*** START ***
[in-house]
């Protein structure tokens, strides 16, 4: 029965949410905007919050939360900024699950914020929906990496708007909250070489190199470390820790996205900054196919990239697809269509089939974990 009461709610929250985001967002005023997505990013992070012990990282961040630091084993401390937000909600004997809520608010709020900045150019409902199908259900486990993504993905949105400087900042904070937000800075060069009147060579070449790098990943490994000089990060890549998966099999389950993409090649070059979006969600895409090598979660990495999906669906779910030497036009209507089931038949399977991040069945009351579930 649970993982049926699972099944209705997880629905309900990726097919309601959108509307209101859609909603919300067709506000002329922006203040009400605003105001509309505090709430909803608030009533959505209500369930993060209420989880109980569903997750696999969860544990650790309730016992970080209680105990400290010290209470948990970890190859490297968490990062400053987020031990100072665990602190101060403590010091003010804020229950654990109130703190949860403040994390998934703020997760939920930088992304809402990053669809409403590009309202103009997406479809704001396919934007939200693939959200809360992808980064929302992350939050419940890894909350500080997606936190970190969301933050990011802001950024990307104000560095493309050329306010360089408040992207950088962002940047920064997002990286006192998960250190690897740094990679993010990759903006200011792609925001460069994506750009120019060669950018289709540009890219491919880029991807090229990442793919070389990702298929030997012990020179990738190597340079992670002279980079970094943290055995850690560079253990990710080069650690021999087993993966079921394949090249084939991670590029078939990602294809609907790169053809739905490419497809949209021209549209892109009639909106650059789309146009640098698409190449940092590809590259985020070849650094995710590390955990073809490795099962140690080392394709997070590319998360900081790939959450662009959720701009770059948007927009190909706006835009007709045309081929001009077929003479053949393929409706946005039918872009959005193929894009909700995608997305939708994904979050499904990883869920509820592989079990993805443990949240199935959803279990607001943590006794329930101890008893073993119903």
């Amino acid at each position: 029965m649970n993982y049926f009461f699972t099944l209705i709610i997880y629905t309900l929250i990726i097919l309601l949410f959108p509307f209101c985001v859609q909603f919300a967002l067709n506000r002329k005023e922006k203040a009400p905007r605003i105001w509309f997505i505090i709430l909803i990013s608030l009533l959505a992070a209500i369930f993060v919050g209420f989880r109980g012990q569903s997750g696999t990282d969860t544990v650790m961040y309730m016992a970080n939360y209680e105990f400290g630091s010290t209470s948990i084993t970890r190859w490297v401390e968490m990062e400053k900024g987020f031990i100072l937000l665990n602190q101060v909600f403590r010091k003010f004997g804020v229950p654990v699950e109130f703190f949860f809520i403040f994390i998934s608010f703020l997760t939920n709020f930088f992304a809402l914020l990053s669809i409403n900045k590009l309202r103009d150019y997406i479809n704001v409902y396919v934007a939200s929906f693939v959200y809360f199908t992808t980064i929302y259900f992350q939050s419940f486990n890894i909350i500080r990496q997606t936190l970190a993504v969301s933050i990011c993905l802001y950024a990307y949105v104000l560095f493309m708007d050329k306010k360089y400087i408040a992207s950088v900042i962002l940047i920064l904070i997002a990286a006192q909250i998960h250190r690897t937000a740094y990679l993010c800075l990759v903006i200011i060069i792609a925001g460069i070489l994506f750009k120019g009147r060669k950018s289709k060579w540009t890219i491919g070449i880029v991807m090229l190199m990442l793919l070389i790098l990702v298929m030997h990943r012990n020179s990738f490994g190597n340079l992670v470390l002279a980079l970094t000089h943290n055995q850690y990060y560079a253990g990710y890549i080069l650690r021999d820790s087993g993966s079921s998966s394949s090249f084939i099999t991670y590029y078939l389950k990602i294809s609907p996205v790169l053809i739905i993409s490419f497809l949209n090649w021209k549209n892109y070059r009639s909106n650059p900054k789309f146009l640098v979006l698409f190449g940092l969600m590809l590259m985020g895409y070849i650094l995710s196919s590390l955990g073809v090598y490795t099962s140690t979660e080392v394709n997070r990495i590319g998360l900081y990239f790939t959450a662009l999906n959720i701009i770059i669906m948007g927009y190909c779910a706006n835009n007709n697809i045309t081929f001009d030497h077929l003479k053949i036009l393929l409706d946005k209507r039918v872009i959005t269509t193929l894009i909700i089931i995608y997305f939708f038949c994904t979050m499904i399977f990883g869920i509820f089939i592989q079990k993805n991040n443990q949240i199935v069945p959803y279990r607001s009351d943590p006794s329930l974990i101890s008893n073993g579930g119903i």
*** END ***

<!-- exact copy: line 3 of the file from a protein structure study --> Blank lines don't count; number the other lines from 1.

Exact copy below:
């Amino acid at each position: 029965m649970n993982y049926f009461f699972t099944l209705i709610i997880y629905t309900l929250i990726i097919l309601l949410f959108p509307f209101c985001v859609q909603f919300a967002l067709n506000r002329k005023e922006k203040a009400p905007r605003i105001w509309f997505i505090i709430l909803i990013s608030l009533l959505a992070a209500i369930f993060v919050g209420f989880r109980g012990q569903s997750g696999t990282d969860t544990v650790m961040y309730m016992a970080n939360y209680e105990f400290g630091s010290t209470s948990i084993t970890r190859w490297v401390e968490m990062e400053k900024g987020f031990i100072l937000l665990n602190q101060v909600f403590r010091k003010f004997g804020v229950p654990v699950e109130f703190f949860f809520i403040f994390i998934s608010f703020l997760t939920n709020f930088f992304a809402l914020l990053s669809i409403n900045k590009l309202r103009d150019y997406i479809n704001v409902y396919v934007a939200s929906f693939v959200y809360f199908t992808t980064i929302y259900f992350q939050s419940f486990n890894i909350i500080r990496q997606t936190l970190a993504v969301s933050i990011c993905l802001y950024a990307y949105v104000l560095f493309m708007d050329k306010k360089y400087i408040a992207s950088v900042i962002l940047i920064l904070i997002a990286a006192q909250i998960h250190r690897t937000a740094y990679l993010c800075l990759v903006i200011i060069i792609a925001g460069i070489l994506f750009k120019g009147r060669k950018s289709k060579w540009t890219i491919g070449i880029v991807m090229l190199m990442l793919l070389i790098l990702v298929m030997h990943r012990n020179s990738f490994g190597n340079l992670v470390l002279a980079l970094t000089h943290n055995q850690y990060y560079a253990g990710y890549i080069l650690r021999d820790s087993g993966s079921s998966s394949s090249f084939i099999t991670y590029y078939l389950k990602i294809s609907p996205v790169l053809i739905i993409s490419f497809l949209n090649w021209k549209n892109y070059r009639s909106n650059p900054k789309f146009l640098v979006l698409f190449g940092l969600m590809l590259m985020g895409y070849i650094l995710s196919s590390l955990g073809v090598y490795t099962s140690t979660e080392v394709n997070r990495i590319g998360l900081y990239f790939t959450a662009l999906n959720i701009i770059i669906m948007g927009y190909c779910a706006n835009n007709n697809i045309t081929f001009d030497h077929l003479k053949i036009l393929l409706d946005k209507r039918v872009i959005t269509t193929l894009i909700i089931i995608y997305f939708f038949c994904t979050m499904i399977f990883g869920i509820f089939i592989q079990k993805n991040n443990q949240i199935v069945p959803y279990r607001s009351d943590p006794s329930l974990i101890s008893n073993g579930g119903i």